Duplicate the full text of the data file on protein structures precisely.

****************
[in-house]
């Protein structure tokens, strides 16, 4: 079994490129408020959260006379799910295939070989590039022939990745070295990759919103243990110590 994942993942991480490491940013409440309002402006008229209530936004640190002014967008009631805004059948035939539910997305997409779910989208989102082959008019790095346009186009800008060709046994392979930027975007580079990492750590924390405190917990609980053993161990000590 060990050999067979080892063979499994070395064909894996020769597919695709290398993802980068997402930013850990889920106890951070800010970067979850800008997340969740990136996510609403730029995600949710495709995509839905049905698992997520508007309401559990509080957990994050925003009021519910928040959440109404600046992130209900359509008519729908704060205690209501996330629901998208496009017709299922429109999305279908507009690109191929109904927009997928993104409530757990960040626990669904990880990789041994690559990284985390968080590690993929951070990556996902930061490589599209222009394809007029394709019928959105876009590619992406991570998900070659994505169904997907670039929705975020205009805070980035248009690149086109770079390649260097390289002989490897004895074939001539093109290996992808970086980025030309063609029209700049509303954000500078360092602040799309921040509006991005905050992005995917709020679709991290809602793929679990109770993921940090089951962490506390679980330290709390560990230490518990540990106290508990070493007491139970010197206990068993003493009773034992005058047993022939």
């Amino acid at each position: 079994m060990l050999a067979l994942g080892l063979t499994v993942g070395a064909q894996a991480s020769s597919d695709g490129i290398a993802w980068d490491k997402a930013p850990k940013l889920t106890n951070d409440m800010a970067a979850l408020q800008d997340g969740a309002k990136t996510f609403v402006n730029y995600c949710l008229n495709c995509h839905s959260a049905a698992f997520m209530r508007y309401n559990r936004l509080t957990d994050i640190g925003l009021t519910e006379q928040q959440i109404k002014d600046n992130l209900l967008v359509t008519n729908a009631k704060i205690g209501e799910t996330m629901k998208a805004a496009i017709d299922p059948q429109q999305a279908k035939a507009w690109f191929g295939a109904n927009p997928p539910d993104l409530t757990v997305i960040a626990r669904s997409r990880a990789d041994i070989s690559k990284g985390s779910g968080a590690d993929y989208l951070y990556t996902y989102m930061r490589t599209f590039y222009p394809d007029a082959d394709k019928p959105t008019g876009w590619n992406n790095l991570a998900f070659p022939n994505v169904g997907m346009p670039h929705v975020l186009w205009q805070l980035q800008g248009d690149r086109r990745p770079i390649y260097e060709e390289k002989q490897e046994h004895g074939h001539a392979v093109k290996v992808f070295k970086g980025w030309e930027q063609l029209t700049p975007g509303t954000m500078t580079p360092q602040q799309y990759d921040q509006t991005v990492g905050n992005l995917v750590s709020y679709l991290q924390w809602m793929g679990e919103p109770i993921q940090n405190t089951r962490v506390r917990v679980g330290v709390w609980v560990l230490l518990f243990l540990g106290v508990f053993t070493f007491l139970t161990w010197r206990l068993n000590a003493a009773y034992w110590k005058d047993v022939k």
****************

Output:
[in-house]
């Protein structure tokens, strides 16, 4: 079994490129408020959260006379799910295939070989590039022939990745070295990759919103243990110590 994942993942991480490491940013409440309002402006008229209530936004640190002014967008009631805004059948035939539910997305997409779910989208989102082959008019790095346009186009800008060709046994392979930027975007580079990492750590924390405190917990609980053993161990000590 060990050999067979080892063979499994070395064909894996020769597919695709290398993802980068997402930013850990889920106890951070800010970067979850800008997340969740990136996510609403730029995600949710495709995509839905049905698992997520508007309401559990509080957990994050925003009021519910928040959440109404600046992130209900359509008519729908704060205690209501996330629901998208496009017709299922429109999305279908507009690109191929109904927009997928993104409530757990960040626990669904990880990789041994690559990284985390968080590690993929951070990556996902930061490589599209222009394809007029394709019928959105876009590619992406991570998900070659994505169904997907670039929705975020205009805070980035248009690149086109770079390649260097390289002989490897004895074939001539093109290996992808970086980025030309063609029209700049509303954000500078360092602040799309921040509006991005905050992005995917709020679709991290809602793929679990109770993921940090089951962490506390679980330290709390560990230490518990540990106290508990070493007491139970010197206990068993003493009773034992005058047993022939």
């Amino acid at each position: 079994m060990l050999a067979l994942g080892l063979t499994v993942g070395a064909q894996a991480s020769s597919d695709g490129i290398a993802w980068d490491k997402a930013p850990k940013l889920t106890n951070d409440m800010a970067a979850l408020q800008d997340g969740a309002k990136t996510f609403v402006n730029y995600c949710l008229n495709c995509h839905s959260a049905a698992f997520m209530r508007y309401n559990r936004l509080t957990d994050i640190g925003l009021t519910e006379q928040q959440i109404k002014d600046n992130l209900l967008v359509t008519n729908a009631k704060i205690g209501e799910t996330m629901k998208a805004a496009i017709d299922p059948q429109q999305a279908k035939a507009w690109f191929g295939a109904n927009p997928p539910d993104l409530t757990v997305i960040a626990r669904s997409r990880a990789d041994i070989s690559k990284g985390s779910g968080a590690d993929y989208l951070y990556t996902y989102m930061r490589t599209f590039y222009p394809d007029a082959d394709k019928p959105t008019g876009w590619n992406n790095l991570a998900f070659p022939n994505v169904g997907m346009p670039h929705v975020l186009w205009q805070l980035q800008g248009d690149r086109r990745p770079i390649y260097e060709e390289k002989q490897e046994h004895g074939h001539a392979v093109k290996v992808f070295k970086g980025w030309e930027q063609l029209t700049p975007g509303t954000m500078t580079p360092q602040q799309y990759d921040q509006t991005v990492g905050n992005l995917v750590s709020y679709l991290q924390w809602m793929g679990e919103p109770i993921q940090n405190t089951r962490v506390r917990v679980g330290v709390w609980v560990l230490l518990f243990l540990g106290v508990f053993t070493f007491l139970t161990w010197r206990l068993n000590a003493a009773y034992w110590k005058d047993v022939k």